The last month or so has brought with it a wealth of new historical fiction - and rich pickings for avid readers everywhere! One new work that caught my eye was part 3 of Martin Lake's Norman Trilogy 'Blood of Ironside'. I've had the pleasure of chatting with Martin in the past and was delighted to catch up with him again at his latest launch to chew the fat over his latest opus, histfic and life in general...
Gordon: Your back-catalogue is impressive and covers many periods of history, from the Norman Conquest to World War I. What inspires such eclectic historical tastes?
Martin: I have always been fascinated by different periods in history, the way in which similar human concerns are acted out in different contexts and situations. Heroes are heroes no matter when they lived; a lover is a lover no matter what their language, beliefs or era. I once sat at a Sound and Light show at the Pyramids and listened to love poems written five thousand years ago. The hairs on the back of my neck tingled as I listened to those voices which were so ancient yet so startlingly modern. It is the same with the historical books I read when I was young. I was a vociferous reader and didn’t much mind whether I was reading about Romans, Vikings, Elizabethans or the Second World War. It was all a treasure trove.
Gordon: Do you choose a time period because of your interest in that era or because of the story potential offered by events in that time?
Martin: I think it is more because of my interest in that era. The stories come out of that. I never imagined that I would write a series about my protagonist Edgar Atheling and to be honest I knew little about him. I had begun to wonder what the Norman invasion must have meant for the English and as I read more widely Edgar’s name would appear like a shadow on the edge of events. I realised that he would be my ideal protagonist.
My interest in the Norman invasion is part of my general fascination with times of change. I imagine there must have been a time in the fifth century when people began to realise they were no longer Romans. Catastrophic events such as wars, invasions and disease dislocate people’s lives (although I guess some remain blithely untouched by it) and this offers a field rich in story. The times which are most difficult to live in are wonderful to read and write about.
Gordon: In terms of primary and secondary historical sources, which do you find most useful to fuel your works of fiction?
Martin: I read a huge amount of secondary sources, some pretty elderly which I find give me a good overview of the period and more modern works which allow me to burrow down to the finer detail. I also read fiction set in the times I am writing about as this gives me an emotional feel for the times. I am always impressed by people who learn Anglo-Saxon or learn how to fight in a Roman legion, it’s not something I could do. Some primary sources, are essential. For The Lost King series I write with a copy of the Anglo-Saxon chronicle close by and easy access to the PASE Domesday data base. I also make a great deal of use of maps, both ancient and modern. For my book Artful I read diaries of the early settlers of Australia and records about the transport fleets.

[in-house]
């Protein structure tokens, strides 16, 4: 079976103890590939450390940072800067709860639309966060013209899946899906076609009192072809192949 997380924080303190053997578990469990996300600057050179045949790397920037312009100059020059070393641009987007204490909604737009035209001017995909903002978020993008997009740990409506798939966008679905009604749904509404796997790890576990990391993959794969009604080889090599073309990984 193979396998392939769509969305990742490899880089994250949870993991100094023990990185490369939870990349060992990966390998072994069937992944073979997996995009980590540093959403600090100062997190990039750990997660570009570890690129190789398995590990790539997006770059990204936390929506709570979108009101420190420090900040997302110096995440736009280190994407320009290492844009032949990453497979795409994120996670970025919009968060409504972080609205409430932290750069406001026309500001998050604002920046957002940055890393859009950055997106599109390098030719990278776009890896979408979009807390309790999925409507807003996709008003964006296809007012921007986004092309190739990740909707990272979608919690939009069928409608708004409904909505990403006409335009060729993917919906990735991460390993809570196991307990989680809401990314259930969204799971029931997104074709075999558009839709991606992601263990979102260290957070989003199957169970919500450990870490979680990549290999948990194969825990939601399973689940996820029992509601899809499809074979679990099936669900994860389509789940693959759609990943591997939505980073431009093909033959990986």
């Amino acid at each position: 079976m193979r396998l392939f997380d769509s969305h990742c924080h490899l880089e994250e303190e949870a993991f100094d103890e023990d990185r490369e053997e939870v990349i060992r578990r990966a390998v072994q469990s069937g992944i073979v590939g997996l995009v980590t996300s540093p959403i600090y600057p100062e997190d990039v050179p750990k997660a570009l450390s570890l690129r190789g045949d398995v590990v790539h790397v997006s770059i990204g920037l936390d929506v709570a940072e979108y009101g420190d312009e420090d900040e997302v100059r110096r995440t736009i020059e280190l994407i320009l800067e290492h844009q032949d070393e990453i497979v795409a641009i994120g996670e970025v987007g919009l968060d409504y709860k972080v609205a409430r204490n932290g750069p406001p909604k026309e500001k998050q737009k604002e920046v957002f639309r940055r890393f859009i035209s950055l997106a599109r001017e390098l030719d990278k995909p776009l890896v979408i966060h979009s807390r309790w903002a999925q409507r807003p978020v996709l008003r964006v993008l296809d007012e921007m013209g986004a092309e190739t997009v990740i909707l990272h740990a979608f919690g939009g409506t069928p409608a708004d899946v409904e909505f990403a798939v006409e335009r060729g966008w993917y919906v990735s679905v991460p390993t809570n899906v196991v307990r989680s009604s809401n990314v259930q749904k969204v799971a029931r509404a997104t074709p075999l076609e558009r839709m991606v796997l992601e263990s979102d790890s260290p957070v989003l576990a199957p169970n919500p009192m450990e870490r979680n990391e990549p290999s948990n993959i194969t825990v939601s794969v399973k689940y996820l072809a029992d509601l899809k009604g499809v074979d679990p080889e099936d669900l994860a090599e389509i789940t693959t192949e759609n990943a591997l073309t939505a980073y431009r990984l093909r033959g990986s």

Gordon: Which of your characters would you most like to meet? I'm guessing there are autobiographical elements to some of them?
Martin: This is a tricky one. And you’re right, there are some autobiographical elements in my protagonists. I’d like to meet all of them, of course, but it’s often other characters who I’d like to spend some time with. Godwin, Edgar’s friend is one but also Esbjorn because he appalls me and Matthew in Outcasts because of all he has suffered. Most of all I’d like to meet Anna in The Lost King series and Agnes in Outcasts. I admire them and am fascinated by them.
Gordon: Blood of Ironside is the third part of your much-enjoyed Norman trilogy. It must be satisfying to have reached such a milestone. Tell us a little bit about the series and the new book.
Martin: The series starts in the week after the Battle of Hastings. Edgar, the young heir to the throne whose claim had been ignored in favour of Harold Godwinson. Now, with the Normans advancing on London he is proclaimed King. A difficult time for a thirteen year old. The series tells about Edgar’s lengthy struggle to fight William for the throne and how he develops and grows as the calamities mount.
Gordon: Tell me about yourself. What do you do outside of your writing?
Martin: My wife and I moved to the south of France eighteen months ago so getting used to a new culture is a pretty engrossing task. I’m learning French, learning about the French and Italian take on life, and having fun exploring the area and the history. There are some little villages close by where you feel transported to Medieval times.
Gordon: And finally, for aspiring writers out there . . . if you could give just one line of advice, what would it be?
Martin: Find an idea which you love, then sit down and keep on writing without agonising over it, until you’ve finished.
Thanks for chatting, Martin!
You can find Martin’s books at his website.
Gordon Doherty, writer, history fan, explorer.
Empires of Bronze: The Crimson Throne - a story of bloody and world-shaking revenge.